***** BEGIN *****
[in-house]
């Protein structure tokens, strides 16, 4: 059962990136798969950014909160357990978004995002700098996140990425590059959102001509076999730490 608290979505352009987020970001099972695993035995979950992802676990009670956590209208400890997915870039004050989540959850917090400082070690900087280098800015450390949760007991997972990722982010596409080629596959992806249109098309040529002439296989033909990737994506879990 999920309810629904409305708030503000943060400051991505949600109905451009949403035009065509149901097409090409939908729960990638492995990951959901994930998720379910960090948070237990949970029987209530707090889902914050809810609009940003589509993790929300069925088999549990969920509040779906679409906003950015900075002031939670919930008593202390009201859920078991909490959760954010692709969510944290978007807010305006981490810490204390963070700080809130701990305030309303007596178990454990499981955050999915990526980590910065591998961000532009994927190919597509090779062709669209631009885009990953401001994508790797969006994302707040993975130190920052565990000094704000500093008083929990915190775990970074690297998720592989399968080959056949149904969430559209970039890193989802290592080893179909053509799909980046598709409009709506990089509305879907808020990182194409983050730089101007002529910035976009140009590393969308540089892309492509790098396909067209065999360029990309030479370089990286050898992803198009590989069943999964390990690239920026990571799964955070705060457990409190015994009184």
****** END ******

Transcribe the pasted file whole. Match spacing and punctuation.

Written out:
[in-house]
């Protein structure tokens, strides 16, 4: 059962990136798969950014909160357990978004995002700098996140990425590059959102001509076999730490 608290979505352009987020970001099972695993035995979950992802676990009670956590209208400890997915870039004050989540959850917090400082070690900087280098800015450390949760007991997972990722982010596409080629596959992806249109098309040529002439296989033909990737994506879990 999920309810629904409305708030503000943060400051991505949600109905451009949403035009065509149901097409090409939908729960990638492995990951959901994930998720379910960090948070237990949970029987209530707090889902914050809810609009940003589509993790929300069925088999549990969920509040779906679409906003950015900075002031939670919930008593202390009201859920078991909490959760954010692709969510944290978007807010305006981490810490204390963070700080809130701990305030309303007596178990454990499981955050999915990526980590910065591998961000532009994927190919597509090779062709669209631009885009990953401001994508790797969006994302707040993975130190920052565990000094704000500093008083929990915190775990970074690297998720592989399968080959056949149904969430559209970039890193989802290592080893179909053509799909980046598709409009709506990089509305879907808020990182194409983050730089101007002529910035976009140009590393969308540089892309492509790098396909067209065999360029990309030479370089990286050898992803198009590989069943999964390990690239920026990571799964955070705060457990409190015994009184």